Veteran, Farmer, Logger, Fisherman, Adventurer, and Feels Most at Peace in Nature

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Skip is a veteran, farmer, logger, fisherman, adventurer, and feels most at peace in nature. Skip Slaymaker, born in California in 1945, attributes his longevity to living a life of purpose. “The secret to a happy life is love everything you do,” says Skip. 

Skip grew up in Alameda with his parents, older brother and younger sister. His home was filled with love and adventure. Early in his childhood, he discovered his passion for nature. “I am not a city boy,” proclaims Skip. He grew up playing in dirt, camping and working on his cousin’s farm. In 1965, after graduation, he was drafted into the Army to serve in the Vietnam War.

Veteran, Farmer, Logger, Fisherman, Adventurer, and Feels Most at Peace in Nature

During the war, he ran machinery in the 49th Engineer Division. He served for one year, one month and 22 days. He was discharged early because his father became very ill. After leaving Vietnam, Skip moved back into his childhood home in Alameda where he lived for six months until his father passed.

After his father’s death, Skip retreated to the mountains to be in nature. There, he recalls fond memories of his father and how he often would talk about Alaska; Skip decided his next adventure would take him to Alaska, where he started his logging career as a choker setter. Skip was responsible for attaching a special cable around fallen trees for retrieval by a skid operator. After retrieval, the timber would be loaded onto either a truck or tugboat. As the years passed, Skip’s professional career as a logger grew. He assembled his logging crew of 12 and worked on creating relationships to ensure a steady flow of work. His team would travel all over Alaska, Oregon, Washington, and Colorado. 

Like many outdoor jobs, logging is highly impacted by weather. To ensure inclement weather did not interfere with his crew’s ability to do their job, Skip aligned their assignments based on the logging season. After the logging season ended, Skip would head back to Alaska to spend a couple of months as a commercial fisherman.

Skip spent most of his life outdoors. The time he spent in Alaska and logging he recalls being the happiest. Falling trees, running a chainsaw and clear-cutting is hard work, but Skip feels he has never worked a day in his life because he loved his profession. Between the physically demanding nature of the job and the fluctuations in demand for logging, Skip’s 27-year logging career was not without road bumps.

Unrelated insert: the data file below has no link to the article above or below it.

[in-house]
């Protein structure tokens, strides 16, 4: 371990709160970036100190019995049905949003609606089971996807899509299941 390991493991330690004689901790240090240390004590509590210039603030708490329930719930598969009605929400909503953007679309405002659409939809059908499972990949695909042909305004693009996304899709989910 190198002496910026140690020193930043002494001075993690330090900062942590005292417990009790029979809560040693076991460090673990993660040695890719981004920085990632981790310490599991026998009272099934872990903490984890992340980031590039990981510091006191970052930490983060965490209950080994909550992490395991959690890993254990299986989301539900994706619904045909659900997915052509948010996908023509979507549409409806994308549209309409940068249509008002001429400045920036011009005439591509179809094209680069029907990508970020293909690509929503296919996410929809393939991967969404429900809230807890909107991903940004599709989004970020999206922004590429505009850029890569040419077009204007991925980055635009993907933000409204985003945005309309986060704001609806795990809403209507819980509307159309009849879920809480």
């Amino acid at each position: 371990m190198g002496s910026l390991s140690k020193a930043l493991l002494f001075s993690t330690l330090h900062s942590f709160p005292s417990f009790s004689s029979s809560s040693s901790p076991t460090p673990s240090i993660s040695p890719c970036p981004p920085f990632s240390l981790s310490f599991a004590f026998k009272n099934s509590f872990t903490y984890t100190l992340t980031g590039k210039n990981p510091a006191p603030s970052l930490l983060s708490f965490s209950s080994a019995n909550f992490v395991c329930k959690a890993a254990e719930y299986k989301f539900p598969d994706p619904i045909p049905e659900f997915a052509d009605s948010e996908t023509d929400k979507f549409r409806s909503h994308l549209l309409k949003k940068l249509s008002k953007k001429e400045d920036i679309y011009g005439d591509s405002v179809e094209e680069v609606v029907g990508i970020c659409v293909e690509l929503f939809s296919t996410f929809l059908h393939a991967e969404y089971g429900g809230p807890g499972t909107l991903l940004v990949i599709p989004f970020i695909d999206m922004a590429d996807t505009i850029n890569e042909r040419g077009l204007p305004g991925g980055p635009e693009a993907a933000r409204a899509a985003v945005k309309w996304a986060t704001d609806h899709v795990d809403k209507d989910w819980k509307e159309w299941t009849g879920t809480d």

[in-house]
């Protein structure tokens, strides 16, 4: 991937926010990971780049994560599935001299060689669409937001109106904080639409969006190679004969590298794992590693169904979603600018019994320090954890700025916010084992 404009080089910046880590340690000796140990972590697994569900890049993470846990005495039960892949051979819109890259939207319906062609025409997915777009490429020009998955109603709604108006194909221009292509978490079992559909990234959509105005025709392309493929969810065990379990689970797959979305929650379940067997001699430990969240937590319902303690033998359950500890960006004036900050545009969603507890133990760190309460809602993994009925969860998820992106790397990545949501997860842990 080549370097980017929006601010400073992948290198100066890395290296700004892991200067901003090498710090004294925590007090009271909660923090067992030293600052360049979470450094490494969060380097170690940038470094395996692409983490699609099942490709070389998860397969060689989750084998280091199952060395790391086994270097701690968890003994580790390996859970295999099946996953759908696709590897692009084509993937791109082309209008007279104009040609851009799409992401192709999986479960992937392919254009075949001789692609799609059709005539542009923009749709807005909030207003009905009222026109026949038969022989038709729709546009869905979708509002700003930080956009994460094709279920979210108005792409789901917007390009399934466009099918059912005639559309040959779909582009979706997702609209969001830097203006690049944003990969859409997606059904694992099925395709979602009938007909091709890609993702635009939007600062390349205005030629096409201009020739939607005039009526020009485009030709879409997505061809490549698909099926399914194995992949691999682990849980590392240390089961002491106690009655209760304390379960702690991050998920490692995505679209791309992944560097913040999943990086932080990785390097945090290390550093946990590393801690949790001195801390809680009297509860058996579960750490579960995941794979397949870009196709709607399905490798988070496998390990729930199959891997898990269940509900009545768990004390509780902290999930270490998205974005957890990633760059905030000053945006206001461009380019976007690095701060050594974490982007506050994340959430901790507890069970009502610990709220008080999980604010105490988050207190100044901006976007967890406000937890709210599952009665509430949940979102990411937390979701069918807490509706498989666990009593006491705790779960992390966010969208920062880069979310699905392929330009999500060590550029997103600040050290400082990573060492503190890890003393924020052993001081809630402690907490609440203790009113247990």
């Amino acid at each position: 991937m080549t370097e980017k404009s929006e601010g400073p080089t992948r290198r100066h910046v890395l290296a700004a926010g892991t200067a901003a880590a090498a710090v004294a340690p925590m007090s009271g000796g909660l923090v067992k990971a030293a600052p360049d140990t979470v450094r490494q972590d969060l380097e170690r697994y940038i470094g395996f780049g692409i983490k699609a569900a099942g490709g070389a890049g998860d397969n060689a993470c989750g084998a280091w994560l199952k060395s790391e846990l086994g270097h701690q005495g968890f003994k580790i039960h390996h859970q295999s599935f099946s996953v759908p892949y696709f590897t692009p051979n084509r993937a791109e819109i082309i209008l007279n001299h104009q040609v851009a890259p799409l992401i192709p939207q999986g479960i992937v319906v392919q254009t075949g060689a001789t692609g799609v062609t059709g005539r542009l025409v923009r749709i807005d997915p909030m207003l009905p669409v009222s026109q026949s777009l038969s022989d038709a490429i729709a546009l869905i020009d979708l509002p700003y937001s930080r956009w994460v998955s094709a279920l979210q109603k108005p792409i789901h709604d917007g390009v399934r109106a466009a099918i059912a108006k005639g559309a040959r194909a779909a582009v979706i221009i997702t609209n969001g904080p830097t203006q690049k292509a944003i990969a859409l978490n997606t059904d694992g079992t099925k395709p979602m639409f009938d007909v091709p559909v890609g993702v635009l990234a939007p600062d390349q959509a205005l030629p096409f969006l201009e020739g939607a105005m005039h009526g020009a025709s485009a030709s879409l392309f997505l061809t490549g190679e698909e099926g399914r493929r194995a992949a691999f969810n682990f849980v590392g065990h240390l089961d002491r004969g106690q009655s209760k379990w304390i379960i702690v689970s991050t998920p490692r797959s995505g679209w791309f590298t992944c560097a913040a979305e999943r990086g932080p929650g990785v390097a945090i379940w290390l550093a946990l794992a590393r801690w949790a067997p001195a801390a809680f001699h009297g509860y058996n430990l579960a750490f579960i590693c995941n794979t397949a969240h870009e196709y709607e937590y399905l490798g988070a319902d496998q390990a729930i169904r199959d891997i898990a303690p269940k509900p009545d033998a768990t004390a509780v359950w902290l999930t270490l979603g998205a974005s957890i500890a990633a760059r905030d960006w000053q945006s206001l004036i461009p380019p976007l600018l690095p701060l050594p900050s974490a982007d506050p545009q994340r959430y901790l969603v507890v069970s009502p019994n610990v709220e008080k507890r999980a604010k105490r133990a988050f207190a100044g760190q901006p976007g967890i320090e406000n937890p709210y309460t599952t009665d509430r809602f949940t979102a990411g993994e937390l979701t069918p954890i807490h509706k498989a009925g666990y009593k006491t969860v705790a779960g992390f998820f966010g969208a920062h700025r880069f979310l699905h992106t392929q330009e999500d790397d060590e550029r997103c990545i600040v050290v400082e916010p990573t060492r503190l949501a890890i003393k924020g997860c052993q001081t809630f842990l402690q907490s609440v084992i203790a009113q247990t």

Due to chronic back pain from a previous injury, Skip left Alaska and logging to pursue another passion: farming. Since he was a young boy, Skip had been a gifted farmer. He credits this to his love of playing in the dirt. His secret to a thriving farm? “Pay attention to your soil,” says Skip. 

After his farming adventure, Skip moved back to California to support his mother who was ill and living alone. They had a close relationship. She taught him how to cook and how to make the world’s best spinach lasagna. After she passed away, Skip left for Alameda and his life took several unexpected turns. Eskaton resident Skip smiling with his arms crossed.

He spent the next several years living between homes and with friends. As his chronic back pain intensified, finding a job became difficult. Ultimately a lack of affordable housing and employment left Skip without a home and living in his car in Woodland, California. Even though this was unexpected, he saw an opportunity to make a difference in his community. 

He joined the Disciples of Christ where he met Pastor Larry Love. Skip began working with adolescents who had recently become homeless. Through this advocacy work, Skip learned why children were initially leaving home. If appropriate, he would encourage intervention with the parents and child. These profound conversations often resulted in children moving back home. During this time, he learned a valuable lesson: “Children need to feel loved.” Skip is thankful that his parents always said “I love you,” and showered him with love. He believes that homelessness among adolescents is often a consequence of not feeling loved or accepted by the family.

Through his advocacy work, Skip helped countless children find their way back home and ultimately Pastor Larry helped him to do the same. Pastor Larry helped him find Eskaton Wilson Manor, an affordable housing community in West Sacramento that has a veteran’s preference. He applied and was accepted soon after. Now Skip has his apartment to call home.

Skip admits he would love to move back to Alaska. The mountains are his home and where he feels at peace. At 74 he has no plans of slowing down even if his back pain is an unwelcome complication. He plans to keep moving since that is what he has always done. Skip’s secret to a life well-lived: “Do what you love and enjoy life.” This sage wisdom was passed down from his father and continues to inspire Skip every day.

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